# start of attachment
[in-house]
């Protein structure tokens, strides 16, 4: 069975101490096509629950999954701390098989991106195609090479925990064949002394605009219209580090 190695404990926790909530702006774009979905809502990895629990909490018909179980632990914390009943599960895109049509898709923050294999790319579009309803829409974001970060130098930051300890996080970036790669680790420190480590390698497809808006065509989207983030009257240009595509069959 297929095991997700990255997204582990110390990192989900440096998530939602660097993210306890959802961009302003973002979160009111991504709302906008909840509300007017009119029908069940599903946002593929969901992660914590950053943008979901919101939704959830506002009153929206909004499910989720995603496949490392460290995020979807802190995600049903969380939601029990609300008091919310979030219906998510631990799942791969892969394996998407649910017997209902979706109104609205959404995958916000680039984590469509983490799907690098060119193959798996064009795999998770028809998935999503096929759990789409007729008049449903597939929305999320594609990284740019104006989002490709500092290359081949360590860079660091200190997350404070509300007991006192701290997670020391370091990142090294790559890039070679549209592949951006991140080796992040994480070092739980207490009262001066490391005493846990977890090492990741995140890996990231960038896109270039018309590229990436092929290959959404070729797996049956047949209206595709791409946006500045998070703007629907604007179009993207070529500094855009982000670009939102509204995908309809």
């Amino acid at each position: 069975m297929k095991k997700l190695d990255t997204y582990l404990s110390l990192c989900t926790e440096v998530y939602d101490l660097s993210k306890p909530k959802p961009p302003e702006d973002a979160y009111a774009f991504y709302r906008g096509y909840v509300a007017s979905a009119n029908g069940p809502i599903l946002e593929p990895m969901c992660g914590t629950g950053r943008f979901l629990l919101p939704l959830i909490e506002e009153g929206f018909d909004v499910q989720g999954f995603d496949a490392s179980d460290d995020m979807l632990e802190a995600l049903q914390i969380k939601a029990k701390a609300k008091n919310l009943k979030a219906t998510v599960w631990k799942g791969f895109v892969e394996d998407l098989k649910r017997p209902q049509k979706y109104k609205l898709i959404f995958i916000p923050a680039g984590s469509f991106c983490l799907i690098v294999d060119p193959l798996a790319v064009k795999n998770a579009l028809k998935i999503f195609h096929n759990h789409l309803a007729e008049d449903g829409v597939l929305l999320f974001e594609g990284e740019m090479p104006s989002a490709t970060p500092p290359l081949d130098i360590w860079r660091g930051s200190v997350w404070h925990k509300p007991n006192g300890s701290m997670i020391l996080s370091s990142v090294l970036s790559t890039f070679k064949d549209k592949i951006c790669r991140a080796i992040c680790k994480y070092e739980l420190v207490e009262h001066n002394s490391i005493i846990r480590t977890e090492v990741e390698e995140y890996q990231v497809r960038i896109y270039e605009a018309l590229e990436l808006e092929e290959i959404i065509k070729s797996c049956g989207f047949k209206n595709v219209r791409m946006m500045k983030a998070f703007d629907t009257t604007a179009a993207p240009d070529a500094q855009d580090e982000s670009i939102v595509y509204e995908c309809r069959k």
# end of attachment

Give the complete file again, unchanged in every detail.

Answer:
[in-house]
């Protein structure tokens, strides 16, 4: 069975101490096509629950999954701390098989991106195609090479925990064949002394605009219209580090 190695404990926790909530702006774009979905809502990895629990909490018909179980632990914390009943599960895109049509898709923050294999790319579009309803829409974001970060130098930051300890996080970036790669680790420190480590390698497809808006065509989207983030009257240009595509069959 297929095991997700990255997204582990110390990192989900440096998530939602660097993210306890959802961009302003973002979160009111991504709302906008909840509300007017009119029908069940599903946002593929969901992660914590950053943008979901919101939704959830506002009153929206909004499910989720995603496949490392460290995020979807802190995600049903969380939601029990609300008091919310979030219906998510631990799942791969892969394996998407649910017997209902979706109104609205959404995958916000680039984590469509983490799907690098060119193959798996064009795999998770028809998935999503096929759990789409007729008049449903597939929305999320594609990284740019104006989002490709500092290359081949360590860079660091200190997350404070509300007991006192701290997670020391370091990142090294790559890039070679549209592949951006991140080796992040994480070092739980207490009262001066490391005493846990977890090492990741995140890996990231960038896109270039018309590229990436092929290959959404070729797996049956047949209206595709791409946006500045998070703007629907604007179009993207070529500094855009982000670009939102509204995908309809």
């Amino acid at each position: 069975m297929k095991k997700l190695d990255t997204y582990l404990s110390l990192c989900t926790e440096v998530y939602d101490l660097s993210k306890p909530k959802p961009p302003e702006d973002a979160y009111a774009f991504y709302r906008g096509y909840v509300a007017s979905a009119n029908g069940p809502i599903l946002e593929p990895m969901c992660g914590t629950g950053r943008f979901l629990l919101p939704l959830i909490e506002e009153g929206f018909d909004v499910q989720g999954f995603d496949a490392s179980d460290d995020m979807l632990e802190a995600l049903q914390i969380k939601a029990k701390a609300k008091n919310l009943k979030a219906t998510v599960w631990k799942g791969f895109v892969e394996d998407l098989k649910r017997p209902q049509k979706y109104k609205l898709i959404f995958i916000p923050a680039g984590s469509f991106c983490l799907i690098v294999d060119p193959l798996a790319v064009k795999n998770a579009l028809k998935i999503f195609h096929n759990h789409l309803a007729e008049d449903g829409v597939l929305l999320f974001e594609g990284e740019m090479p104006s989002a490709t970060p500092p290359l081949d130098i360590w860079r660091g930051s200190v997350w404070h925990k509300p007991n006192g300890s701290m997670i020391l996080s370091s990142v090294l970036s790559t890039f070679k064949d549209k592949i951006c790669r991140a080796i992040c680790k994480y070092e739980l420190v207490e009262h001066n002394s490391i005493i846990r480590t977890e090492v990741e390698e995140y890996q990231v497809r960038i896109y270039e605009a018309l590229e990436l808006e092929e290959i959404i065509k070729s797996c049956g989207f047949k209206n595709v219209r791409m946006m500045k983030a998070f703007d629907t009257t604007a179009a993207p240009d070529a500094q855009d580090e982000s670009i939102v595509y509204e995908c309809r069959k």